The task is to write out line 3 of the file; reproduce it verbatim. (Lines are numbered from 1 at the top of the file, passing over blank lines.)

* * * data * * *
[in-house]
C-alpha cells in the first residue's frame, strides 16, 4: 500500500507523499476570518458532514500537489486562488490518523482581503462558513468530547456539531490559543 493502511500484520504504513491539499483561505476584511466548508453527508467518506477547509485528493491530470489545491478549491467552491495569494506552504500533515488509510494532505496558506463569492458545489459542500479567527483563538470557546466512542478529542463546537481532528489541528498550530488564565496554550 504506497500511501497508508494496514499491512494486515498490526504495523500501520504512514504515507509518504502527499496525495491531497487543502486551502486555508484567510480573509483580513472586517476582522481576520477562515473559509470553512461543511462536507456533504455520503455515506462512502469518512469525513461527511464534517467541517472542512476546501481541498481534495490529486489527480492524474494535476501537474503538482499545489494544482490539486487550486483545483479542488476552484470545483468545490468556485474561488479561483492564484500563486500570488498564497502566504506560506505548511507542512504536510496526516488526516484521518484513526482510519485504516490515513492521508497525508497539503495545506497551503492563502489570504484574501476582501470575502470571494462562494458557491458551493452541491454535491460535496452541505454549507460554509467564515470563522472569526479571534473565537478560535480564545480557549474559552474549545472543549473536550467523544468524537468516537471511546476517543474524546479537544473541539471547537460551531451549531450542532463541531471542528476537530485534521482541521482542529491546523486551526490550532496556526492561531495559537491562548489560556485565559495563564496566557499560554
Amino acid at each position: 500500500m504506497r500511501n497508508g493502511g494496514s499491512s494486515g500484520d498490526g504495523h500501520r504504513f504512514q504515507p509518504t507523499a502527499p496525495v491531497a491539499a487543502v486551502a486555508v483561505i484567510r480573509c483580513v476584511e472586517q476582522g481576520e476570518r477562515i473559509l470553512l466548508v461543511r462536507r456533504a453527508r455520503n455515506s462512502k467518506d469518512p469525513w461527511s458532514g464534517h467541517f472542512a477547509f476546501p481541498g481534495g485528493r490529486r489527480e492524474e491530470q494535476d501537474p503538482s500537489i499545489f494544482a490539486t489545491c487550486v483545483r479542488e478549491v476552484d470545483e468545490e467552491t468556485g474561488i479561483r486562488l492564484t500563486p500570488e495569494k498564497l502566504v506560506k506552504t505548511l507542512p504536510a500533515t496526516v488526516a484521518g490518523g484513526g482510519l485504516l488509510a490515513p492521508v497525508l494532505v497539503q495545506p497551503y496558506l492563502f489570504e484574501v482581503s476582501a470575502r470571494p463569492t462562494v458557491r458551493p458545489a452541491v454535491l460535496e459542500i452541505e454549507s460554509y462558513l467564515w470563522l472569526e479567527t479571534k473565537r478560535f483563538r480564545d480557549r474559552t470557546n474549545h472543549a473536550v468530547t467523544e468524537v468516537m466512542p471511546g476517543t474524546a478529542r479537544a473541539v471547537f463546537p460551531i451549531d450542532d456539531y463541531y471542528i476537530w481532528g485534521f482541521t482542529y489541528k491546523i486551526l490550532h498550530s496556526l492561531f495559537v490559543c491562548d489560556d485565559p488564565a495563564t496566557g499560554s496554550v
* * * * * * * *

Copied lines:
Amino acid at each position: 500500500m504506497r500511501n497508508g493502511g494496514s499491512s494486515g500484520d498490526g504495523h500501520r504504513f504512514q504515507p509518504t507523499a502527499p496525495v491531497a491539499a487543502v486551502a486555508v483561505i484567510r480573509c483580513v476584511e472586517q476582522g481576520e476570518r477562515i473559509l470553512l466548508v461543511r462536507r456533504a453527508r455520503n455515506s462512502k467518506d469518512p469525513w461527511s458532514g464534517h467541517f472542512a477547509f476546501p481541498g481534495g485528493r490529486r489527480e492524474e491530470q494535476d501537474p503538482s500537489i499545489f494544482a490539486t489545491c487550486v483545483r479542488e478549491v476552484d470545483e468545490e467552491t468556485g474561488i479561483r486562488l492564484t500563486p500570488e495569494k498564497l502566504v506560506k506552504t505548511l507542512p504536510a500533515t496526516v488526516a484521518g490518523g484513526g482510519l485504516l488509510a490515513p492521508v497525508l494532505v497539503q495545506p497551503y496558506l492563502f489570504e484574501v482581503s476582501a470575502r470571494p463569492t462562494v458557491r458551493p458545489a452541491v454535491l460535496e459542500i452541505e454549507s460554509y462558513l467564515w470563522l472569526e479567527t479571534k473565537r478560535f483563538r480564545d480557549r474559552t470557546n474549545h472543549a473536550v468530547t467523544e468524537v468516537m466512542p471511546g476517543t474524546a478529542r479537544a473541539v471547537f463546537p460551531i451549531d450542532d456539531y463541531y471542528i476537530w481532528g485534521f482541521t482542529y489541528k491546523i486551526l490550532h498550530s496556526l492561531f495559537v490559543c491562548d489560556d485565559p488564565a495563564t496566557g499560554s496554550v